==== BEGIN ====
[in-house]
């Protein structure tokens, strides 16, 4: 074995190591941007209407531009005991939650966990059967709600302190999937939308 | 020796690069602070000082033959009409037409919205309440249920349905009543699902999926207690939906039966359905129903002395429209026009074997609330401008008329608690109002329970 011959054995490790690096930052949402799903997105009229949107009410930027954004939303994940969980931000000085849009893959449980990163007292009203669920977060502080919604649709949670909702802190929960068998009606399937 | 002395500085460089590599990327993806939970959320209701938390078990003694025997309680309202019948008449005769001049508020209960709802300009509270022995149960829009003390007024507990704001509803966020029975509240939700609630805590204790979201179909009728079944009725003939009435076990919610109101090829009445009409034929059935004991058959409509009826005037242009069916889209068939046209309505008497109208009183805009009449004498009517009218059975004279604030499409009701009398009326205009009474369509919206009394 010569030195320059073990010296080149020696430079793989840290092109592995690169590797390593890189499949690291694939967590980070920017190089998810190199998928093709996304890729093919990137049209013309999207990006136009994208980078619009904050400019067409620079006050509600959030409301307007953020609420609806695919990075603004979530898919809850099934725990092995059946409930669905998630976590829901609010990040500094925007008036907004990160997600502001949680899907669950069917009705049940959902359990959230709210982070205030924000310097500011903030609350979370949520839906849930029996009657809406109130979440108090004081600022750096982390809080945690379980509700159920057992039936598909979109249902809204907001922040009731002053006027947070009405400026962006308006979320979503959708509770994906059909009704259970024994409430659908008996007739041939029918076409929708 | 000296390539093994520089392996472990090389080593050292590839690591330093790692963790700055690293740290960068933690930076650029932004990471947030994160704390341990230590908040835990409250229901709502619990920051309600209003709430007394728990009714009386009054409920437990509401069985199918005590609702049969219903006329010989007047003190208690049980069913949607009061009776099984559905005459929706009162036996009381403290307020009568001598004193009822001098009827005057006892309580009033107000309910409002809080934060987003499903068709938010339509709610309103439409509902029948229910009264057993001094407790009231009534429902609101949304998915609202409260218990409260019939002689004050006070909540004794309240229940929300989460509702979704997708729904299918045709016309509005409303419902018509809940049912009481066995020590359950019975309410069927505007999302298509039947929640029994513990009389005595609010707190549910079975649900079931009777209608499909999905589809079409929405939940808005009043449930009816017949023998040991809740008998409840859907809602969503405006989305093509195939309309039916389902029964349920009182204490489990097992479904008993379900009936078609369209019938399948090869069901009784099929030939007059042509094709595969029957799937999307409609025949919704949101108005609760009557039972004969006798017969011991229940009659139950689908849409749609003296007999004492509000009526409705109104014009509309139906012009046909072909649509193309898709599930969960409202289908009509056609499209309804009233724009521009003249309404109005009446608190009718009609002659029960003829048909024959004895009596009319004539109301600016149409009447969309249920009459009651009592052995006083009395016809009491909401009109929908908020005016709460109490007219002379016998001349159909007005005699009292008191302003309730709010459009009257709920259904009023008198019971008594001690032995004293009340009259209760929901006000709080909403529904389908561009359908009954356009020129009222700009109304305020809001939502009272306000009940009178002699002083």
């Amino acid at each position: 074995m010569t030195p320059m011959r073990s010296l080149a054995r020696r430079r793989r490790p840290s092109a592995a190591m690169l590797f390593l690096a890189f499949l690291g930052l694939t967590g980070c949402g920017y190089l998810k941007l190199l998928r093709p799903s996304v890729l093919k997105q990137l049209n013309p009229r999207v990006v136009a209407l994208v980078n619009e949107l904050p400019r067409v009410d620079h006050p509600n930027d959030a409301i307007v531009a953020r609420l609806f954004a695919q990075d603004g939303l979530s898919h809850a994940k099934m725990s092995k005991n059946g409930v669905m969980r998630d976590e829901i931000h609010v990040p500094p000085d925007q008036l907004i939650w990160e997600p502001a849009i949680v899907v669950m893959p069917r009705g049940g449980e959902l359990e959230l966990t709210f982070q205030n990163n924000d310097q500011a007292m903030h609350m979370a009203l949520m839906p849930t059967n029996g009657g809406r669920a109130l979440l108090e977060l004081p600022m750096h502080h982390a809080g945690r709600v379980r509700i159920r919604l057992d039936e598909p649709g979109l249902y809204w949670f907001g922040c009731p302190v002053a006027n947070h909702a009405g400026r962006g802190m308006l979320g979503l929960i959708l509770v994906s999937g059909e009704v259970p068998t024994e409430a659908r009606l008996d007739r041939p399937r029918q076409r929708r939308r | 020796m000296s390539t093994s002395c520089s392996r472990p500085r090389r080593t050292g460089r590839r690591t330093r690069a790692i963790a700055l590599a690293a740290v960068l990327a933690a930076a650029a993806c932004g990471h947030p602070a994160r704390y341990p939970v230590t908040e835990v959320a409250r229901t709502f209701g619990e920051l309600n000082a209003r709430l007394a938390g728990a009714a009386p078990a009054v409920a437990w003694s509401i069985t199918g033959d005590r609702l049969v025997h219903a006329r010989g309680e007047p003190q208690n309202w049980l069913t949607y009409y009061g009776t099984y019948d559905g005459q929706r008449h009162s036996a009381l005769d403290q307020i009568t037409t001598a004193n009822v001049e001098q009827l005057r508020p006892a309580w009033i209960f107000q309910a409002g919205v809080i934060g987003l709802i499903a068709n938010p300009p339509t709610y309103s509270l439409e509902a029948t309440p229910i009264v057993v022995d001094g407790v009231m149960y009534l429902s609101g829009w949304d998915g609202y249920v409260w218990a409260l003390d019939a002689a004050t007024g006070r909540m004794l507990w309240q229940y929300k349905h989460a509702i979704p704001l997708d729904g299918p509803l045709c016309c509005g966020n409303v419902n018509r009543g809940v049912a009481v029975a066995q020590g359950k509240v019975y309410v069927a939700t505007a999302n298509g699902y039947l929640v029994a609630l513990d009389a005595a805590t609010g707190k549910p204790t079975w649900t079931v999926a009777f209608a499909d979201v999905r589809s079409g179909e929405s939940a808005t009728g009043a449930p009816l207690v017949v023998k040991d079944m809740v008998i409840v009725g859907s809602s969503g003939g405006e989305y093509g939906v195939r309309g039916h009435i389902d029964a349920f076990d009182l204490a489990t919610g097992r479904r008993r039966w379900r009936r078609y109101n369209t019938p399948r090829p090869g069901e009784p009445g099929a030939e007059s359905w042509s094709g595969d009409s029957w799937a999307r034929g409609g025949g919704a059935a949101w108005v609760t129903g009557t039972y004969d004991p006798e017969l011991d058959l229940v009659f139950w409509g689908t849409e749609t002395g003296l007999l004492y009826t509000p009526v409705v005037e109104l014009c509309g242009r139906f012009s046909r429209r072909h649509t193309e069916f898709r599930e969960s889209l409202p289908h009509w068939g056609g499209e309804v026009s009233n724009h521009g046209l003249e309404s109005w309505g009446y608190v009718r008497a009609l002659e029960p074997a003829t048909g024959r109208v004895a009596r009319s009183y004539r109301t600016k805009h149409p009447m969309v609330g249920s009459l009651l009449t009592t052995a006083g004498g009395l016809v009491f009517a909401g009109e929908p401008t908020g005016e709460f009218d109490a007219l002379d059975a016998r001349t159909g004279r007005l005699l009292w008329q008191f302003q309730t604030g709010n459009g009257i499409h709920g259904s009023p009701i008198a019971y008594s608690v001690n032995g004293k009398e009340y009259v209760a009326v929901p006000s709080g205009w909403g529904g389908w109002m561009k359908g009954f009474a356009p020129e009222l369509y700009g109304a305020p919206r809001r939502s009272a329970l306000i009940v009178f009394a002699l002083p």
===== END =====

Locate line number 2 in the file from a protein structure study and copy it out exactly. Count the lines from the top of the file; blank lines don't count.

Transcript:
């Protein structure tokens, strides 16, 4: 074995190591941007209407531009005991939650966990059967709600302190999937939308 | 020796690069602070000082033959009409037409919205309440249920349905009543699902999926207690939906039966359905129903002395429209026009074997609330401008008329608690109002329970 011959054995490790690096930052949402799903997105009229949107009410930027954004939303994940969980931000000085849009893959449980990163007292009203669920977060502080919604649709949670909702802190929960068998009606399937 | 002395500085460089590599990327993806939970959320209701938390078990003694025997309680309202019948008449005769001049508020209960709802300009509270022995149960829009003390007024507990704001509803966020029975509240939700609630805590204790979201179909009728079944009725003939009435076990919610109101090829009445009409034929059935004991058959409509009826005037242009069916889209068939046209309505008497109208009183805009009449004498009517009218059975004279604030499409009701009398009326205009009474369509919206009394 010569030195320059073990010296080149020696430079793989840290092109592995690169590797390593890189499949690291694939967590980070920017190089998810190199998928093709996304890729093919990137049209013309999207990006136009994208980078619009904050400019067409620079006050509600959030409301307007953020609420609806695919990075603004979530898919809850099934725990092995059946409930669905998630976590829901609010990040500094925007008036907004990160997600502001949680899907669950069917009705049940959902359990959230709210982070205030924000310097500011903030609350979370949520839906849930029996009657809406109130979440108090004081600022750096982390809080945690379980509700159920057992039936598909979109249902809204907001922040009731002053006027947070009405400026962006308006979320979503959708509770994906059909009704259970024994409430659908008996007739041939029918076409929708 | 000296390539093994520089392996472990090389080593050292590839690591330093790692963790700055690293740290960068933690930076650029932004990471947030994160704390341990230590908040835990409250229901709502619990920051309600209003709430007394728990009714009386009054409920437990509401069985199918005590609702049969219903006329010989007047003190208690049980069913949607009061009776099984559905005459929706009162036996009381403290307020009568001598004193009822001098009827005057006892309580009033107000309910409002809080934060987003499903068709938010339509709610309103439409509902029948229910009264057993001094407790009231009534429902609101949304998915609202409260218990409260019939002689004050006070909540004794309240229940929300989460509702979704997708729904299918045709016309509005409303419902018509809940049912009481066995020590359950019975309410069927505007999302298509039947929640029994513990009389005595609010707190549910079975649900079931009777209608499909999905589809079409929405939940808005009043449930009816017949023998040991809740008998409840859907809602969503405006989305093509195939309309039916389902029964349920009182204490489990097992479904008993379900009936078609369209019938399948090869069901009784099929030939007059042509094709595969029957799937999307409609025949919704949101108005609760009557039972004969006798017969011991229940009659139950689908849409749609003296007999004492509000009526409705109104014009509309139906012009046909072909649509193309898709599930969960409202289908009509056609499209309804009233724009521009003249309404109005009446608190009718009609002659029960003829048909024959004895009596009319004539109301600016149409009447969309249920009459009651009592052995006083009395016809009491909401009109929908908020005016709460109490007219002379016998001349159909007005005699009292008191302003309730709010459009009257709920259904009023008198019971008594001690032995004293009340009259209760929901006000709080909403529904389908561009359908009954356009020129009222700009109304305020809001939502009272306000009940009178002699002083």